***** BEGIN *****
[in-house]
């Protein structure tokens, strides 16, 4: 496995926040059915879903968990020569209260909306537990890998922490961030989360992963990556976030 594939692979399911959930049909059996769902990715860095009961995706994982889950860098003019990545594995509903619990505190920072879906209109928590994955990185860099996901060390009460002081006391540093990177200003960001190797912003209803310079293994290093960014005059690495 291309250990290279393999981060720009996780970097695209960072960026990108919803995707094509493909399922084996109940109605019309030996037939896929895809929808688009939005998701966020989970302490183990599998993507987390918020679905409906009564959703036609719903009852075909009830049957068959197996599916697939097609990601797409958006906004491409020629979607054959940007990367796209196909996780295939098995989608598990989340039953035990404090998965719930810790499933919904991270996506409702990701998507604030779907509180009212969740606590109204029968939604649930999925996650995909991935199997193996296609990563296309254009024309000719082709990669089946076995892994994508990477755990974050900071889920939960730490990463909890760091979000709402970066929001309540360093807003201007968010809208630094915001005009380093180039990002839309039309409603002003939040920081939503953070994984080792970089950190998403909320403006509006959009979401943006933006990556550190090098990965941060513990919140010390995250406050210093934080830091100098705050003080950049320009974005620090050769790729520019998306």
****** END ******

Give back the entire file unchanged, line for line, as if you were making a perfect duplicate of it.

[in-house]
């Protein structure tokens, strides 16, 4: 496995926040059915879903968990020569209260909306537990890998922490961030989360992963990556976030 594939692979399911959930049909059996769902990715860095009961995706994982889950860098003019990545594995509903619990505190920072879906209109928590994955990185860099996901060390009460002081006391540093990177200003960001190797912003209803310079293994290093960014005059690495 291309250990290279393999981060720009996780970097695209960072960026990108919803995707094509493909399922084996109940109605019309030996037939896929895809929808688009939005998701966020989970302490183990599998993507987390918020679905409906009564959703036609719903009852075909009830049957068959197996599916697939097609990601797409958006906004491409020629979607054959940007990367796209196909996780295939098995989608598990989340039953035990404090998965719930810790499933919904991270996506409702990701998507604030779907509180009212969740606590109204029968939604649930999925996650995909991935199997193996296609990563296309254009024309000719082709990669089946076995892994994508990477755990974050900071889920939960730490990463909890760091979000709402970066929001309540360093807003201007968010809208630094915001005009380093180039990002839309039309409603002003939040920081939503953070994984080792970089950190998403909320403006509006959009979401943006933006990556550190090098990965941060513990919140010390995250406050210093934080830091100098705050003080950049320009974005620090050769790729520019998306």